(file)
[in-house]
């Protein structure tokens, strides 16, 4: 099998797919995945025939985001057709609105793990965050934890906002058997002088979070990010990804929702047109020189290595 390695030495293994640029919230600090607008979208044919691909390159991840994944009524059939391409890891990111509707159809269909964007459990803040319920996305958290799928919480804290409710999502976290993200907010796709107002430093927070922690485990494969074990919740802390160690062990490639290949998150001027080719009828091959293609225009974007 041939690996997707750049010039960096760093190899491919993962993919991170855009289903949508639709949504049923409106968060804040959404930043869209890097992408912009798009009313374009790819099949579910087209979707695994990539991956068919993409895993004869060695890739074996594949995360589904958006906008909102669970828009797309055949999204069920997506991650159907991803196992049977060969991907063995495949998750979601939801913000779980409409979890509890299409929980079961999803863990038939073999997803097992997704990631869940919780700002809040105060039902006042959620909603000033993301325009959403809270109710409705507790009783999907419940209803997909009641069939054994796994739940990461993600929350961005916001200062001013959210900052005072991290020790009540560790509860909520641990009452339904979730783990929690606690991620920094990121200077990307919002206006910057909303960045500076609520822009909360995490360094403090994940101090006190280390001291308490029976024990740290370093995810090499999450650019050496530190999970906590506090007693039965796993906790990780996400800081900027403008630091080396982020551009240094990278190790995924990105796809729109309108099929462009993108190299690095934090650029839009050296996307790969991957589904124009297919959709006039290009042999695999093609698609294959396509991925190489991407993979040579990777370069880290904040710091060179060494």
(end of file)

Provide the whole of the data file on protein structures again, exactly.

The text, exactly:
[in-house]
């Protein structure tokens, strides 16, 4: 099998797919995945025939985001057709609105793990965050934890906002058997002088979070990010990804929702047109020189290595 390695030495293994640029919230600090607008979208044919691909390159991840994944009524059939391409890891990111509707159809269909964007459990803040319920996305958290799928919480804290409710999502976290993200907010796709107002430093927070922690485990494969074990919740802390160690062990490639290949998150001027080719009828091959293609225009974007 041939690996997707750049010039960096760093190899491919993962993919991170855009289903949508639709949504049923409106968060804040959404930043869209890097992408912009798009009313374009790819099949579910087209979707695994990539991956068919993409895993004869060695890739074996594949995360589904958006906008909102669970828009797309055949999204069920997506991650159907991803196992049977060969991907063995495949998750979601939801913000779980409409979890509890299409929980079961999803863990038939073999997803097992997704990631869940919780700002809040105060039902006042959620909603000033993301325009959403809270109710409705507790009783999907419940209803997909009641069939054994796994739940990461993600929350961005916001200062001013959210900052005072991290020790009540560790509860909520641990009452339904979730783990929690606690991620920094990121200077990307919002206006910057909303960045500076609520822009909360995490360094403090994940101090006190280390001291308490029976024990740290370093995810090499999450650019050496530190999970906590506090007693039965796993906790990780996400800081900027403008630091080396982020551009240094990278190790995924990105796809729109309108099929462009993108190299690095934090650029839009050296996307790969991957589904124009297919959709006039290009042999695999093609698609294959396509991925190489991407993979040579990777370069880290904040710091060179060494």